Karen Lee Richards
    FM Editor

    1. Bolton72 says:


    2. mushmel says:

      Im sure this article would be of great interest to me as a sufferer of Fibromyalgia if I could understand what it is saying! I have no medical knowledge so i need any articles to be in plain easy to understand terms.

  2. Reginafm says:

    Not really sure what to write-just reaching out for help and ideas. Recently diagnosed with fibromyalgia but don’t seem to have chronic fatigue syptoms (yet-do they come later?)
    Looking at all kinds of herbal remedies as the only thing that seems to work is anything in th valium family which is scary!
    Anyone find any great combo that they’d be willing to share-this thing has really rocked my world!!!

    1. Bolton72 says:

      This is a really interesting and informative article. Would our group be able to reprint it in our newsletter? We would give full credit, of course. We have many members who have been diagnosed with both conditions, and some who have either one or the other. We are also affliliated to both ME and fibromyalgia national groups.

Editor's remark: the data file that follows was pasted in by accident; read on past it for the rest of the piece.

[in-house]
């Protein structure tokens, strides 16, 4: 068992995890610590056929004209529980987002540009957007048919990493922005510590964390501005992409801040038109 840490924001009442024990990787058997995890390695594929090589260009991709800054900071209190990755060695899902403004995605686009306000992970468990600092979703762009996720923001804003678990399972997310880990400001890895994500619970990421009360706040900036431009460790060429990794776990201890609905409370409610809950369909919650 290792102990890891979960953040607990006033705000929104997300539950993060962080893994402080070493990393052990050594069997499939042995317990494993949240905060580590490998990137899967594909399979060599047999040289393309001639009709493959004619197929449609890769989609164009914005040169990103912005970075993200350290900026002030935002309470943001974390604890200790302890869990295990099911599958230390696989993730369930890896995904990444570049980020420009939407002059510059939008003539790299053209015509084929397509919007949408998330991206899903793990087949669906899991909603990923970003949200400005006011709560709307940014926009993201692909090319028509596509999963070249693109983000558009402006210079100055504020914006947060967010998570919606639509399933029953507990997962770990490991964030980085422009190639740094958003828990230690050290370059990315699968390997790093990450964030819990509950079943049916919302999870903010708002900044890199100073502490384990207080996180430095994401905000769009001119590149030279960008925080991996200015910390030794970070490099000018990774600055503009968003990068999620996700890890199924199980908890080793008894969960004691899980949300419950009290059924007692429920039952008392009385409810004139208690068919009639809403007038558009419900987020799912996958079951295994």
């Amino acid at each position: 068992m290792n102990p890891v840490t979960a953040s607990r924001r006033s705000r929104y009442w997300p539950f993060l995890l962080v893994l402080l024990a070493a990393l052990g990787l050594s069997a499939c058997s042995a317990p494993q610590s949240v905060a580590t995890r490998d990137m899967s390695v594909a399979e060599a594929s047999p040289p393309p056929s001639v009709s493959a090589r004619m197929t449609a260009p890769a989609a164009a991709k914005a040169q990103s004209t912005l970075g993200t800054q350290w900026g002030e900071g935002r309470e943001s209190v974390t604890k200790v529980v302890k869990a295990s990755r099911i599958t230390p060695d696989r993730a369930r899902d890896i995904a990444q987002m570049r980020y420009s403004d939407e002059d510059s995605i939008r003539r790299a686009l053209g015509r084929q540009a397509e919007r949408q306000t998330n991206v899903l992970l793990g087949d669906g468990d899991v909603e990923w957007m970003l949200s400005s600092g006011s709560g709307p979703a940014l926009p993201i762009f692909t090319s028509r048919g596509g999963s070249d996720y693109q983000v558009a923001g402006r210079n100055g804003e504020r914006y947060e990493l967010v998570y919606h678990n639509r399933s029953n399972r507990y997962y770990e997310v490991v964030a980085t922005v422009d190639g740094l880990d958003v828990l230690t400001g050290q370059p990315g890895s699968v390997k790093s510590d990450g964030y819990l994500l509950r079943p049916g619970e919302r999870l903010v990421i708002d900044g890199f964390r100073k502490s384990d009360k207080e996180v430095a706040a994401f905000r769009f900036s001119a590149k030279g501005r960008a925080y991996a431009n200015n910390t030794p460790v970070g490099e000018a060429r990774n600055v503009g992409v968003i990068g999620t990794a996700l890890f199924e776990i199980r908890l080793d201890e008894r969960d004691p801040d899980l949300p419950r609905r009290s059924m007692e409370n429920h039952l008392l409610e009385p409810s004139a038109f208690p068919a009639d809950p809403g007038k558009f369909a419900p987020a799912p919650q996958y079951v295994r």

Bury and Bolton ME/CFS support group

    2. notthedisease says:

      Regina I hope you come back to read this. I’m new to the forum, but I was diagnosed with Fibromyalgia and ME/CFS 7 years ago.

      One very important thing is to get adequate sleep. I have to take a med for this, but there are nights when even that doesn’t work. I’ve found that relaxation apps (I use Andrew Johnson’s apps) assist in the sleep. That means a little less pain than I have after a sleepless night.

      As far as herbal remedies, talk with your rheumatologist about options. Herbal doesn’t always mean safe, and if you mix things that should not be mixed it could spell disaster.

      Something that you might want to try for the pain is either Unkers Salve or Tiger Balm. Both are similar to Vick’s medicated rub, with slightly different formulas. Unkers is made in the US and is a favorite for the Amish.

      The fatigue may or may not come. I had marked fatigue before I was diagnosed, but I know others who have not experienced the level of fatigue I have.

      It’s a rough illness to have, but the more you move the better you’ll feel. There will be days when you dread getting out of bed in the morning because the stiffness is so bad. There will be times when you are in what’s called a “flare,” when every tender point that affects you makes you feel as though you are on fire. I’ve found during flares resting is the only thing I can do. I do daily things like dishes and laundry, but other than that I become a slug until the flare subsides. Drastic weather changes and extreme weather conditions (sub-freezing temps and high heat and humidity) are classic causes of flares.

      I hope some of this information helps. Sending you soft gentle hugs.